While a Workers’ Compensation case does not guarantee the injured employee continued employment after he has returned to limited duty, the decision making for layoffs must not be discriminatory, negatively affecting those with physical limitations. Choosing criteria that adversely affect prior Workers’ Compensation claimants can result in a claim of retaliatory discharge. Prior cases have held that a prima facie case can be stated if the timeline suggests retaliation by the employer. In other words, the layoff of a claimant shortly after he ﬁles an injury application or after he settles his case can provide the possibility of a separate tort action against the employer, with compensatory and punitive damages. Any layoff that includes current or previous Workers’ Compensation claimants must be blind to the issue of prior claims.
Targeting light duty positions for layoffs, whether or not related to Workers’ Compensation claims, can also run afoul with the ADA. When planning a layoff, it is critical to prepare a plan outlining the objectives of the force reduction, the factors to be utilized in making the decision (i.e. seniority department assignment, performance evaluations, etc.), and the mechanism for implementing the decisions. Prior Workers’ Compensation claims, and any physical limitations unrelated to the essential functions must not be considered.
When contemplating force reductions, be careful about eliminating employees in restricted work positions, as it could be viewed as terminating due to physical limitations. Economic layoffs have already created a limited job market for employees working within restrictions. The loss of a limited job option places the restricted employee back in the job market with a competitive disadvantage, placing the onus on the employer just as if no job was initially offered. An employer can argue that the new restricted position is, in fact, a permanent job change, and depending on how long the employee has been at that position, avoid such a claim. However, for the employee returned to limited duty and then laid off within a short period, the risks of falling into the wage loss or “odd lot” categories previously outlined is signiﬁcant. In defending these claims, it is always important to make clear that the restricted job is a position that will continue to exist as economic conditions improve, and that the employee’s physical limitation was not the reason for his or her layoff.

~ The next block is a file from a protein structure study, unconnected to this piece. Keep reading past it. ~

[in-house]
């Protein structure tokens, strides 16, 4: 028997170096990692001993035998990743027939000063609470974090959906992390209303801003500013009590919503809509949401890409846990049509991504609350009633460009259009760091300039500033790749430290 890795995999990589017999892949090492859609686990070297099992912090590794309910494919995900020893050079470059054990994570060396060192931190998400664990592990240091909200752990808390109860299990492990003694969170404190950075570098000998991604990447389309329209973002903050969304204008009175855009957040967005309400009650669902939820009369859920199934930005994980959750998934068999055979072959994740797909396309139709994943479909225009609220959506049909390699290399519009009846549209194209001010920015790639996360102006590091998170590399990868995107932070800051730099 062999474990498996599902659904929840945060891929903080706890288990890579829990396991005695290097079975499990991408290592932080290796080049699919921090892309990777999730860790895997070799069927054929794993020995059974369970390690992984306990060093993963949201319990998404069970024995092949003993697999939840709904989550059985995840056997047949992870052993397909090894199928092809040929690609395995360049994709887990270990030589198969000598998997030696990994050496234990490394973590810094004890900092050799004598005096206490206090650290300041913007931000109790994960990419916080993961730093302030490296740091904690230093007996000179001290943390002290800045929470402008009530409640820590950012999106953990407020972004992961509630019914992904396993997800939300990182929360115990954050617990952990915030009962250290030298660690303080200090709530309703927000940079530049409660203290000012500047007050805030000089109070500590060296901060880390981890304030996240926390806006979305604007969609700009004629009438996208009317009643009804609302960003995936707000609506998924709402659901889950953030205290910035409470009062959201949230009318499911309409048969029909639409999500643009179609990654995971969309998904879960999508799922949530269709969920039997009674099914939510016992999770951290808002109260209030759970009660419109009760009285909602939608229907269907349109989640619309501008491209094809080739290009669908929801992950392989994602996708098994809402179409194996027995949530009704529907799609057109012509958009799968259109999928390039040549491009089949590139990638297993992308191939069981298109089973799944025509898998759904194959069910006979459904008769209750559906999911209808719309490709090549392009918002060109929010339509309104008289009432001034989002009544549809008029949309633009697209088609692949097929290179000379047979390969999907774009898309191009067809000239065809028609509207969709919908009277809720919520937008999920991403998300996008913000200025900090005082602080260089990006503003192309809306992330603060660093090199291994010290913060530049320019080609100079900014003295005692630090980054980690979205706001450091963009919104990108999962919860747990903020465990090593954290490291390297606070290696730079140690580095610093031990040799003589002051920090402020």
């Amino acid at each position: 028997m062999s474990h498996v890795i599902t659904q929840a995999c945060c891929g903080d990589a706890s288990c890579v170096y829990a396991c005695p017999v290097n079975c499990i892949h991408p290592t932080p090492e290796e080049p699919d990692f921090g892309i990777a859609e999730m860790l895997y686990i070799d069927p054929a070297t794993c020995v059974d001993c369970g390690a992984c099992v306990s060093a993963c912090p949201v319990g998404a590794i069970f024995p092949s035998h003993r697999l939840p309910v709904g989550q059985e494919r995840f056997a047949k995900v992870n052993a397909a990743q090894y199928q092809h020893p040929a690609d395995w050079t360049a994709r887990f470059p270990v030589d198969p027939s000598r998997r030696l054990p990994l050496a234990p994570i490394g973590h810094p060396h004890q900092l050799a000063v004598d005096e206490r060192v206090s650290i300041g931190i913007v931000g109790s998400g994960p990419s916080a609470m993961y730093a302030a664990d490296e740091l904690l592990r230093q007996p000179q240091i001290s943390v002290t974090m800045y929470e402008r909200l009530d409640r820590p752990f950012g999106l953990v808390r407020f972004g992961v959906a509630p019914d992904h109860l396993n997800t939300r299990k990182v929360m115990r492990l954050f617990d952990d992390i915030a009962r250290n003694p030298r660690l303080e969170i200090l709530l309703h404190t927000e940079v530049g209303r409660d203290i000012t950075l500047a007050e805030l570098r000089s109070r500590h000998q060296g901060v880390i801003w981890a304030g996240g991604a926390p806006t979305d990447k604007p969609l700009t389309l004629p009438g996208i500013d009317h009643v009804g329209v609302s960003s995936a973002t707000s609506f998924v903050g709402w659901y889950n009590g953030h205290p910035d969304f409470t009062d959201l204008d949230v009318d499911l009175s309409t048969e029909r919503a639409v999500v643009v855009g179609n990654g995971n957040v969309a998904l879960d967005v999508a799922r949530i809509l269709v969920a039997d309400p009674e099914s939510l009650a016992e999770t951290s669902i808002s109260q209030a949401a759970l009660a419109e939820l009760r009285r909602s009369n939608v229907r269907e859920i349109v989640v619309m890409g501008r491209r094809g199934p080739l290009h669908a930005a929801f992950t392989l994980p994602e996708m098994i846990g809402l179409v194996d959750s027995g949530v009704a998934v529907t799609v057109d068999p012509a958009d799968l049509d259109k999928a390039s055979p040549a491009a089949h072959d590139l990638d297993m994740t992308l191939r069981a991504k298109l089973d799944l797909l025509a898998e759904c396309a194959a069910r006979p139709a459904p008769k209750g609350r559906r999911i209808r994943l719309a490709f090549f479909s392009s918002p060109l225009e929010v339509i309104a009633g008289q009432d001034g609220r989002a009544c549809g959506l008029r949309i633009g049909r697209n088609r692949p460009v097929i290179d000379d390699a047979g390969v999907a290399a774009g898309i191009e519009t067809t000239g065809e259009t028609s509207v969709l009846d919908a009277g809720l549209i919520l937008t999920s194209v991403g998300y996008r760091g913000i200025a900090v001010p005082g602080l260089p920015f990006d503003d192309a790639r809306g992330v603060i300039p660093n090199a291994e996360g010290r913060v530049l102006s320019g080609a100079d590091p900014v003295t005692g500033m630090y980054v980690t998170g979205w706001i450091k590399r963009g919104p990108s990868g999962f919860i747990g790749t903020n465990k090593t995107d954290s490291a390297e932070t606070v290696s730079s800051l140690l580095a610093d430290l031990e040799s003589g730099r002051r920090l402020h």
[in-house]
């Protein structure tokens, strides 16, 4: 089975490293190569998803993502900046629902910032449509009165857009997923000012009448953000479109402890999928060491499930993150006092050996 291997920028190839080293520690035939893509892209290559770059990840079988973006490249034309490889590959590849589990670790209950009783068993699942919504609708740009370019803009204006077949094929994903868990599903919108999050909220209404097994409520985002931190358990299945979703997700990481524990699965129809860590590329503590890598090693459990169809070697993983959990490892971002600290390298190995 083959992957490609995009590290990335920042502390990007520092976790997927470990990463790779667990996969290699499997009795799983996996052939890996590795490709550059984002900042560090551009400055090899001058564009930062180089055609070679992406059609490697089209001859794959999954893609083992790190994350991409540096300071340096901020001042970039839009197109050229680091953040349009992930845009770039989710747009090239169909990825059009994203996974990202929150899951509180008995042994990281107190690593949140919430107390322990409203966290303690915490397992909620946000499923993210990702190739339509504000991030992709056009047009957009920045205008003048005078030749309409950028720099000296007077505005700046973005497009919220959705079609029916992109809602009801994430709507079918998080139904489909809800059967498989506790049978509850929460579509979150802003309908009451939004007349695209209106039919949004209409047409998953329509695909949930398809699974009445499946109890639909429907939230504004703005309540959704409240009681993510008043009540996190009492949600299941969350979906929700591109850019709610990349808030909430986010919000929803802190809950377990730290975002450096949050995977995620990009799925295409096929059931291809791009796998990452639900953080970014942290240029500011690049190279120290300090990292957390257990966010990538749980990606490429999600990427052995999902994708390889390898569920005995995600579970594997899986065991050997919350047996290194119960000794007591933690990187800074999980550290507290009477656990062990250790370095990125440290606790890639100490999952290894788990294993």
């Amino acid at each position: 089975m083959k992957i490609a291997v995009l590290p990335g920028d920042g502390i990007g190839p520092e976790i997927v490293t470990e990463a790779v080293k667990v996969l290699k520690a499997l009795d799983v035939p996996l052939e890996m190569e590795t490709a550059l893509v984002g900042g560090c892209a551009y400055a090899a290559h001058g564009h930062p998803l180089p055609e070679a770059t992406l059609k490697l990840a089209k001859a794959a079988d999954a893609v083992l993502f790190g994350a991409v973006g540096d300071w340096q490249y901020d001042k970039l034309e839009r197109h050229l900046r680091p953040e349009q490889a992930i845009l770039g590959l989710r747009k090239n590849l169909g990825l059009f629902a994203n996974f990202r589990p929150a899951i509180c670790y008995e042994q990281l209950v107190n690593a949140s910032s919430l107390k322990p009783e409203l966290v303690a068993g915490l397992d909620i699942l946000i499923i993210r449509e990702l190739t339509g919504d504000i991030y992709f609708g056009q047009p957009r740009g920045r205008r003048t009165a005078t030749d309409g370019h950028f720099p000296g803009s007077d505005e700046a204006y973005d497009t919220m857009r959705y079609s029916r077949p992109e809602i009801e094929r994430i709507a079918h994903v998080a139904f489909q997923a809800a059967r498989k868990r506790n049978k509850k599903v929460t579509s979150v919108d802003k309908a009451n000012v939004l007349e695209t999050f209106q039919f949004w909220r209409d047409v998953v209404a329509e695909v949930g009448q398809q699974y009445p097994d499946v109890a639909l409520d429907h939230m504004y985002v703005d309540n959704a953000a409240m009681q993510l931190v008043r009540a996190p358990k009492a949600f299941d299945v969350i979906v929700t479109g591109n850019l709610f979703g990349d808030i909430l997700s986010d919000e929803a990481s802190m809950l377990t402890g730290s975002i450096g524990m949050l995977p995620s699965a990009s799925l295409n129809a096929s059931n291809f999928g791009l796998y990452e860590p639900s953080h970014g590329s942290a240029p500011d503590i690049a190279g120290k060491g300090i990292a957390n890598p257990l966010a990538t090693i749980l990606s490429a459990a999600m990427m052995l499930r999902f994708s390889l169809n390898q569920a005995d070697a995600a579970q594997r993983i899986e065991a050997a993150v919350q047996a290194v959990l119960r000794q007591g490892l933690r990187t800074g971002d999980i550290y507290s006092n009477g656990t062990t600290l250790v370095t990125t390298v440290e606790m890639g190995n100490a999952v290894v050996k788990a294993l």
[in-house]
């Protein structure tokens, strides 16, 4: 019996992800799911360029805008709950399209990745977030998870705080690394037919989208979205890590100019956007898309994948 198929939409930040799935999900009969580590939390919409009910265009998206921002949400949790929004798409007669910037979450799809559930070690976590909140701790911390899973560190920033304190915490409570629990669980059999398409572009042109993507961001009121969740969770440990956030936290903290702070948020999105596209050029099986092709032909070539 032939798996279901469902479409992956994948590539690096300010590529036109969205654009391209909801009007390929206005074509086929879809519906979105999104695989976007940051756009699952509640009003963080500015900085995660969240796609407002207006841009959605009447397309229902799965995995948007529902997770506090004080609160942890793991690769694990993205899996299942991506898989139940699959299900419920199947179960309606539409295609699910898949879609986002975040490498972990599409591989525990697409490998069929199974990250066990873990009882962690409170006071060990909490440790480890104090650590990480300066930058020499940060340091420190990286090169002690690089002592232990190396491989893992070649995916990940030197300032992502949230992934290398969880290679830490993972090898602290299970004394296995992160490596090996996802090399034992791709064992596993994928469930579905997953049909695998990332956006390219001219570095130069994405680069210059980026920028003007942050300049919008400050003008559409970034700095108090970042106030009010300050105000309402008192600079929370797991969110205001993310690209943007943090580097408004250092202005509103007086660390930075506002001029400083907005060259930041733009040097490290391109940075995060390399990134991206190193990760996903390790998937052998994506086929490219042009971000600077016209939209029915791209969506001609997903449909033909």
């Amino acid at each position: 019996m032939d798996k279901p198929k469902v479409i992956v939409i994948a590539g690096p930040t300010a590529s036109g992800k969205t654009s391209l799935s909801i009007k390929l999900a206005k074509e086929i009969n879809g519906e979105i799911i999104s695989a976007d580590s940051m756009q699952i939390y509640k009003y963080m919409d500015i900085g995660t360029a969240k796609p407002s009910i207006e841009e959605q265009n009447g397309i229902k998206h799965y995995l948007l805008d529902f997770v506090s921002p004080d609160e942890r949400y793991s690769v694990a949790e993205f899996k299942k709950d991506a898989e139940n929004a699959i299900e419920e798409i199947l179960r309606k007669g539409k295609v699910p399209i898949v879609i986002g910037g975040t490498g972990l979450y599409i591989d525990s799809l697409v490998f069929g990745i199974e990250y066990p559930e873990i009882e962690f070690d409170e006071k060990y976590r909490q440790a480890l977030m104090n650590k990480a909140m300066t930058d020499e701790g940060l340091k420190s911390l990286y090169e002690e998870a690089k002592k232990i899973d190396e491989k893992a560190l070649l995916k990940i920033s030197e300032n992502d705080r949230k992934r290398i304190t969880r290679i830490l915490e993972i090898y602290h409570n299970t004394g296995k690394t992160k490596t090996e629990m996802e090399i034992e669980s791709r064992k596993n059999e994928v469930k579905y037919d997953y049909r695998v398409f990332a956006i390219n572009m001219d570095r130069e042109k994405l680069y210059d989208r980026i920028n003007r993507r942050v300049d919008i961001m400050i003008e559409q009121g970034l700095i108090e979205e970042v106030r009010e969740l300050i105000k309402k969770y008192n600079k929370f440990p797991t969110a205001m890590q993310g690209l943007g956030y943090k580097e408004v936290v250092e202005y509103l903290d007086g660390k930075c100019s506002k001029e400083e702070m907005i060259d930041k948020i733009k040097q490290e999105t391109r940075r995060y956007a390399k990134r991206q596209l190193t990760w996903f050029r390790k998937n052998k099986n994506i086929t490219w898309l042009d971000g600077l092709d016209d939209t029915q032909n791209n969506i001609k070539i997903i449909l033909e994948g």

Employers must be aware of these considerations while making workforce decisions. The Workers’ Compensation cost saving of offering a light duty position must be considered, as well as the economic and morale effect. Employers should be alert to workers who, in the face of layoff rumors, suddenly seek to reinitiate medical treatment after previous releases from care. When seeking to reduce workforce, decisions must not be based upon past claim history. In addition, special care should be paid to outlining neutral criteria for determining who will be affected. By being alert to the issues and properly documenting your actions, many unexpected exposures can be minimized during these difﬁcult economic times.
Stephen J. Friedman is a Managing Partner in the Workers’ Compensation Department for Rusin, Maciorowski and Friedman, and was one of the original founding partners in 1984. He has written chapters for OSHA handbooks, as well as numerous articles related to Workers’ Compensation. For legal issues related to Workers’ Compensation, please please contact Steve at 312.454.5118 or email@example.com.
For more information about Horton Risk Management Services, contact Jason Wallace at 708.845.3157 or via email at Jason.Wallace@thehortongroup.com
Material posted on this website is for informational purposes only and does not constitute a legal opinion or medical advice. Contact your legal representative or medical professional for information specific to your legal or medical needs.